A human rights group says the Myanmar government may have committed a war crime by allegedly blocking deliveries of life-saving aid supplies to civilians in war-torn northern Myanmar.
"The government of Myanmar's willful deprivation of humanitarian aid to displaced civilians in Kachin State violates domestic and international law, and could amount to a war crime," said David Baulk of the advocacy group Fortify Rights.
The group released a report Thursday on aid restrictions, days after U.N. investigators said Myanmar's military carried out mass killings and gang rapes of Muslim Rohingya in the country's western Rakhine State with "genocidal intent."
Fortify Rights said its research shows only five-percent of aid workers who submitted applications to travel in government-controlled areas in the north were granted in a one year period ending in June.
Balk said the U.N. Security Council should ask the International Criminal Court to investigate developments in Myanmar. The group also called on Myanmar authorities to allow aid groups to deliver essential aid.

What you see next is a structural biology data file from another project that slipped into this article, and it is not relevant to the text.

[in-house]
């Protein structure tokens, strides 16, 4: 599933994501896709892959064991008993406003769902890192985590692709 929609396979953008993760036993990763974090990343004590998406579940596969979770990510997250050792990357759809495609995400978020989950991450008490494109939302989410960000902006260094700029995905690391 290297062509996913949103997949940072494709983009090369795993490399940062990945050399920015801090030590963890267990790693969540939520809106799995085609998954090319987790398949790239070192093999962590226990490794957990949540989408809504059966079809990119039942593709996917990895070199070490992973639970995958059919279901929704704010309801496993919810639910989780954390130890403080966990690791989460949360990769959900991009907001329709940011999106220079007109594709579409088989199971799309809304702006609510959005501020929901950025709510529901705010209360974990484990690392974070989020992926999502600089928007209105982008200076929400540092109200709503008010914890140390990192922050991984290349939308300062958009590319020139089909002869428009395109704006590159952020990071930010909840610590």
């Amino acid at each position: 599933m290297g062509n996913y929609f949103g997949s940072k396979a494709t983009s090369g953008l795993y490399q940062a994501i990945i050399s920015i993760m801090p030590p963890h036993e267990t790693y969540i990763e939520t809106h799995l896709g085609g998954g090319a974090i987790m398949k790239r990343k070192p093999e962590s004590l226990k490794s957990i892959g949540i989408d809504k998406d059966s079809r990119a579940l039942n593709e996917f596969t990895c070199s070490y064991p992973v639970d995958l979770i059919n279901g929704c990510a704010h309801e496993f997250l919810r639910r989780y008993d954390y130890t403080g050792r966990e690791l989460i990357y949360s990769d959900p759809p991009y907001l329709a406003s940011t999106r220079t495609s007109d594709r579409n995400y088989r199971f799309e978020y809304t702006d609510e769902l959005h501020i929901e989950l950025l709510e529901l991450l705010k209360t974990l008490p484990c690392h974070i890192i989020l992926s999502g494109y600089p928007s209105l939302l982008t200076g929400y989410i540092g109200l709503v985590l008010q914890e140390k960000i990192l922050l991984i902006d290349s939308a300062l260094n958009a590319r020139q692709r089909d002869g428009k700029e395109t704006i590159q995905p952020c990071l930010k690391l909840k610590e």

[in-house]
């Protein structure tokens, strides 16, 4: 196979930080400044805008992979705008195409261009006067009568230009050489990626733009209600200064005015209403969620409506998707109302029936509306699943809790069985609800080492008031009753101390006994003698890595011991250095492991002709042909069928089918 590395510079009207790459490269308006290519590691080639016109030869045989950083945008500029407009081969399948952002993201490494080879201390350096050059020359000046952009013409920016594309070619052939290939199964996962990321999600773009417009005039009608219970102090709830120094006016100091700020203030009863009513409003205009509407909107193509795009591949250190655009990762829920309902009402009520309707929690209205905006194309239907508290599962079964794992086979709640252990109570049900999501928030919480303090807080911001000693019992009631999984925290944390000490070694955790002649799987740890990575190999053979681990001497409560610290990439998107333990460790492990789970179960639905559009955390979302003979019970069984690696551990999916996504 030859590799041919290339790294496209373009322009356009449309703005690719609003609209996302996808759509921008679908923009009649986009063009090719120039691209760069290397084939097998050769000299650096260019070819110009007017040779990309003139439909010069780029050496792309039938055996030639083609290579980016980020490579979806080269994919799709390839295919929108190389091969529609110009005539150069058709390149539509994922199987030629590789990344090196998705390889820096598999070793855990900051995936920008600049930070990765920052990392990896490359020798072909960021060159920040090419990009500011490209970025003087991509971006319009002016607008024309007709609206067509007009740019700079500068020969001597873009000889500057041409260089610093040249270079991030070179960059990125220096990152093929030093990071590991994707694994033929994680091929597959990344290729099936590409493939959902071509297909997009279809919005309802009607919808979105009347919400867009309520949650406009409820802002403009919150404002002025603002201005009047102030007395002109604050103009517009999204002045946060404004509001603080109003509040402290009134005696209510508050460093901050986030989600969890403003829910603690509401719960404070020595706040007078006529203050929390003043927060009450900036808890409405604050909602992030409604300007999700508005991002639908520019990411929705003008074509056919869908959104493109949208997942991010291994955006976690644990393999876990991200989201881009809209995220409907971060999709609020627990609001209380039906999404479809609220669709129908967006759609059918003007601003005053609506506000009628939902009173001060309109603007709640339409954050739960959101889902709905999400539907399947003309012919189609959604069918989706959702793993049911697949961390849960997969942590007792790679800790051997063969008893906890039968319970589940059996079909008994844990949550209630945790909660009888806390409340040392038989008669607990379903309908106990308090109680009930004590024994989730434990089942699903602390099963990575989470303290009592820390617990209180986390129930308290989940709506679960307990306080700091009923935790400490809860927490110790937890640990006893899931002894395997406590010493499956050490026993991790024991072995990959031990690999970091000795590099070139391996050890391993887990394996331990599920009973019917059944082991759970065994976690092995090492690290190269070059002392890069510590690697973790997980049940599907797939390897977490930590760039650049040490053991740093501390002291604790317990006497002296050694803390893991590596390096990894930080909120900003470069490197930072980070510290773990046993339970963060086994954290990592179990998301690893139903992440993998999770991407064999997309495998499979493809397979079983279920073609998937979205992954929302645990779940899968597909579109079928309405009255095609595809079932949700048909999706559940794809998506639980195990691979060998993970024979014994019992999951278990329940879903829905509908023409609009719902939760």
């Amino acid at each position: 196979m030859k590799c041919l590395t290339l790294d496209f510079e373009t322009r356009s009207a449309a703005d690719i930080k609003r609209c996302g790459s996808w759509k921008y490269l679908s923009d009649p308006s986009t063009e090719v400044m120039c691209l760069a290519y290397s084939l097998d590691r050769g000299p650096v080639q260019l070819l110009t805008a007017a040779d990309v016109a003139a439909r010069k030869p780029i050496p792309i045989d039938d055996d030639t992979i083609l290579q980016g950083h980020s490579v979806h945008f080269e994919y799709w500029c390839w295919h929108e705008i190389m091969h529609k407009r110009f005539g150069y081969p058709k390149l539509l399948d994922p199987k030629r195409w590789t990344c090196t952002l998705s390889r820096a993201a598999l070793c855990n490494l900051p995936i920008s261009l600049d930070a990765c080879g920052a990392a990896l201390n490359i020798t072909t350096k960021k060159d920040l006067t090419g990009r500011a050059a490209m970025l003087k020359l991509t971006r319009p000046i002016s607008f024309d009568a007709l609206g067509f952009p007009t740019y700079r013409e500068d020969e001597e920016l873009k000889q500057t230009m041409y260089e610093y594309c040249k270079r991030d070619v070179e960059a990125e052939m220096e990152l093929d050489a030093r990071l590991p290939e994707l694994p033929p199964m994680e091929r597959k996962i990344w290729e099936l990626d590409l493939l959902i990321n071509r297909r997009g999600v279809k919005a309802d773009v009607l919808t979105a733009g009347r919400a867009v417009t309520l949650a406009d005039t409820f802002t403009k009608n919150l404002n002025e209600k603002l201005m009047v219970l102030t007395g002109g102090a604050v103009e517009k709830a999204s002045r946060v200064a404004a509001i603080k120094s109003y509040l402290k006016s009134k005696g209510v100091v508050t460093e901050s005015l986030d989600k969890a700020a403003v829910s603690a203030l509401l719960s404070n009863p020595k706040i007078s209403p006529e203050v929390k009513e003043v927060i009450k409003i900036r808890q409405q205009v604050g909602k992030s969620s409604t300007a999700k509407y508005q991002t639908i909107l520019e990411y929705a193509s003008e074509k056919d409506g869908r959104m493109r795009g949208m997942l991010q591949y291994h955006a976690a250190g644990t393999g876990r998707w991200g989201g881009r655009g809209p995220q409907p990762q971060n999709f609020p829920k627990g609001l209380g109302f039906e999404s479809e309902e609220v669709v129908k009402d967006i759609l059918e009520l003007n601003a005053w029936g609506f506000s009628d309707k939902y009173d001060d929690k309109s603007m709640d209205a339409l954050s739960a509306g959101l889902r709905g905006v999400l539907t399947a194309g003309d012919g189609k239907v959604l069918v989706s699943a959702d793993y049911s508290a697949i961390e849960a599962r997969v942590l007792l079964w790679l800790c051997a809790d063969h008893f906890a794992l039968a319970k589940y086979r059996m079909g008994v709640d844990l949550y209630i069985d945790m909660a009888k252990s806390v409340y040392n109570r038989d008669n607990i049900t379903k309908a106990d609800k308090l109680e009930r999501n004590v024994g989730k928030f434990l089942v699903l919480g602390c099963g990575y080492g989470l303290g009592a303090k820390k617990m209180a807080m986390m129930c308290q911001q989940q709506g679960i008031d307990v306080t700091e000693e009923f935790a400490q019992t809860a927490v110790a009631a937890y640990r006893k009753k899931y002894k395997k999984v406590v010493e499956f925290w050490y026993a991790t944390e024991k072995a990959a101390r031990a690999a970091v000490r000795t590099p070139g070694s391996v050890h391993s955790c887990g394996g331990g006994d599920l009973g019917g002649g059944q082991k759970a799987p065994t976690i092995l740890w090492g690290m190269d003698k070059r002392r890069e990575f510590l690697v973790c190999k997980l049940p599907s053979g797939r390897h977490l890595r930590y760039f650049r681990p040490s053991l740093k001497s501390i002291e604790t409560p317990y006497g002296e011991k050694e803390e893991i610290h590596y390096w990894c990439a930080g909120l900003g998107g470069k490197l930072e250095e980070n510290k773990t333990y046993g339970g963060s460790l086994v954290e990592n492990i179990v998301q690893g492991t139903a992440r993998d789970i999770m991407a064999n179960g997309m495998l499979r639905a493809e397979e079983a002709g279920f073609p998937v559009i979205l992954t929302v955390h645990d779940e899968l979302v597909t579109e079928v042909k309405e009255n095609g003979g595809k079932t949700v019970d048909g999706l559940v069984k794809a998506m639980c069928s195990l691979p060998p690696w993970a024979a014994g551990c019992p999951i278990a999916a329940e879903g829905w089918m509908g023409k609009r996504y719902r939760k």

Government spokesman Zaw Htay rejected the U.N.'s findings earlier this week. He did not immediately respond to Fortify Rights' report.
The aid crisis worsened as fighting re-ignited in April between government troops and a rebel group in the northern Kachin State, where thousands of civilians have been killed and over 100,000 displaced since 2011.
The new offensive has forced thousands more to flee their homes. It has also triggered new concerns that Myanmar's military is creating a humanitarian crisis similar to the one created by violence against Rohingya Muslims in the western state of Rakhine.
The group's report said civilians affected by the the escalation in violence have experienced "increased food insecurity, avoidable health-related deaths, poor living conditions, and protections concerns."